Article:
It appears as soon as we elevate someone or some organization to “oversee” regulations or standards, we somehow start the fall of the system. As soon as “power” gets concentrated in the hands of the few you will quickly see corruption of the once great system. When there is lots of money involved, corruption happens faster. I think this happened to many organic certification systems.

    Know your farmer and learn about your farmer’s practices is the best advice. Everyone can grow at least some of their own food, and should do so. By doing so, we are less ignorant about gardening and farming practices. Through the process of growing our own food we gain an appreciation of the work involved and the value of food. In the coming days, being able to grow food might become a very valuable skill.

  2. gina on

    Yes, know your farmer. Cause it shouldn’t take a study to tell any thinking person that synthetic chemical pesticides and petrochemical fertilizers are unnaturally toxic. But even worse, too many people don’t understand that 90% of non-organic American corn and soy is genetically modified–grown with completely unnaturally experimental DNA. Yes, agriculture has been hijacked. And the big myth is that organic costs more. But food raised naturally without pesticides costs less if you shop wisely–or directly through natural farmers.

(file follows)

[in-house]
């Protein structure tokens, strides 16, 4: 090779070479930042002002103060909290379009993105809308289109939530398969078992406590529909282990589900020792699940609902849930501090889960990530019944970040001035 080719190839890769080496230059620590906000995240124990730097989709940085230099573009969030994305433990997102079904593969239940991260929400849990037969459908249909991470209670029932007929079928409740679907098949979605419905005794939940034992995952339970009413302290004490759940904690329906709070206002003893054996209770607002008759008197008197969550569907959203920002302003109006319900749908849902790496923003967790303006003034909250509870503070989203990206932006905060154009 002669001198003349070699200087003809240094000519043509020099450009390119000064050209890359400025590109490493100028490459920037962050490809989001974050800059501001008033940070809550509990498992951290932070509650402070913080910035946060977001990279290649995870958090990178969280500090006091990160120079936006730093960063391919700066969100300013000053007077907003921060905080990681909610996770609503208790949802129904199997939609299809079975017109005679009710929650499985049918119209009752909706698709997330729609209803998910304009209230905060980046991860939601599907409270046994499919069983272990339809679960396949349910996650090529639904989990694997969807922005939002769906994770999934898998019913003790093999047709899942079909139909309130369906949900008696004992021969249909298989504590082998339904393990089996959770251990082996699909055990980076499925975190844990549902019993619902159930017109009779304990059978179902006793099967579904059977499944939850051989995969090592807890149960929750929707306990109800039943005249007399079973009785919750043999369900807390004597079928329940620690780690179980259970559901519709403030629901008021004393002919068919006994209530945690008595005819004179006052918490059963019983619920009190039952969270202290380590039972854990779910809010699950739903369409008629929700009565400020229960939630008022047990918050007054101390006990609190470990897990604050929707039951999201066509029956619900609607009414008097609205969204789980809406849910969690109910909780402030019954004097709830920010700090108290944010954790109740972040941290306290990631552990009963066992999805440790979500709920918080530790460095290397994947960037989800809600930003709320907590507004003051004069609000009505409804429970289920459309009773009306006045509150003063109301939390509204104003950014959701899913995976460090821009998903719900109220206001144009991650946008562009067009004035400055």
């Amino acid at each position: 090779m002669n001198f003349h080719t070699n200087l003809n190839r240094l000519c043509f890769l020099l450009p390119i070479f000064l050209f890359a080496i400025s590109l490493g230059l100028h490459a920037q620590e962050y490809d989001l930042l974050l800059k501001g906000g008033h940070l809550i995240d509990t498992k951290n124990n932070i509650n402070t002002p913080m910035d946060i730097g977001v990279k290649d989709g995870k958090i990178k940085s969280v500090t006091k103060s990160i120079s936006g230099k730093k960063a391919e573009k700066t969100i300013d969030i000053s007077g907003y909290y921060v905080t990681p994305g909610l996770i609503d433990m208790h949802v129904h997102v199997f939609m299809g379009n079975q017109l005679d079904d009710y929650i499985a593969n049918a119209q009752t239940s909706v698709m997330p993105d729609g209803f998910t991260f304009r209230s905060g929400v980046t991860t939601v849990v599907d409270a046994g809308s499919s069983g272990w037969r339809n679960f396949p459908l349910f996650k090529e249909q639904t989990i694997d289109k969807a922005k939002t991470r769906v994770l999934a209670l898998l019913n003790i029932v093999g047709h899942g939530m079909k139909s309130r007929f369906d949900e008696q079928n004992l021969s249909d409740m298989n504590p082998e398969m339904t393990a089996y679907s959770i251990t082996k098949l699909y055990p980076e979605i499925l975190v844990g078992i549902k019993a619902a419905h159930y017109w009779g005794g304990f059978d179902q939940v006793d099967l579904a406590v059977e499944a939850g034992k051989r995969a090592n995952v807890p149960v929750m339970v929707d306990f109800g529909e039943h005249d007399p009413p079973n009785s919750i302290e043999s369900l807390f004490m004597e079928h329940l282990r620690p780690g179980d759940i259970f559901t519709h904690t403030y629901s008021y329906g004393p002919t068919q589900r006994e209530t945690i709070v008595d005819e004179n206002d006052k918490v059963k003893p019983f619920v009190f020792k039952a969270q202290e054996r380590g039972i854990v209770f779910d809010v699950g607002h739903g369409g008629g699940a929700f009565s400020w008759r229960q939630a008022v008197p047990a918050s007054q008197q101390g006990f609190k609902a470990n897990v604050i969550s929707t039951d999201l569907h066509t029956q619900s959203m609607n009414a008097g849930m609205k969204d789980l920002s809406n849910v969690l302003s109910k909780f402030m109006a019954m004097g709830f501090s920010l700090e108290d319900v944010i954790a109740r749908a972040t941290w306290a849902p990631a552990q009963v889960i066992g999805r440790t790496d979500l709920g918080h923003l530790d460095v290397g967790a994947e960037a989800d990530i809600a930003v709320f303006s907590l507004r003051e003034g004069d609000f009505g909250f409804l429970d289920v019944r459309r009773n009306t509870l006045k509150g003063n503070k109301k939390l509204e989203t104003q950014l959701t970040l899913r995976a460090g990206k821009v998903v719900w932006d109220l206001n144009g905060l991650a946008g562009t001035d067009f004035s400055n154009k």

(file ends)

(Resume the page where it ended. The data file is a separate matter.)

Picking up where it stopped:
3. Mike F on

    Caroline Cooper,

    This is why it is so important to reduce subsidies and then follow closely with reduced regulations. It is the subsides that keep big AG rich and regulations that keep small farms from being competitive.

    Once sweeping regulations are set in place the game is no longer called capitalism but cronyism because no one regulates the regulators. The only people who hate the free market more than liberals & socialists are mega-corporations who fear competition.

  4. Thoughts on the News: Organic Isn’t Healthier Than Conventional | Grasshoppers Distribution on

    [...] weren’t some magical bastion of extreme nutrition? As a well-thought and written article by Food Clubs and Co-ops states,“Nutrient density depends not on some 3rd party label, but actual farming [...]

  5. What’s Better Than Organic? | SC Real Foods on

    [...] Headlines do it again… Is Organic food really not nutritionally better than conventional? [...]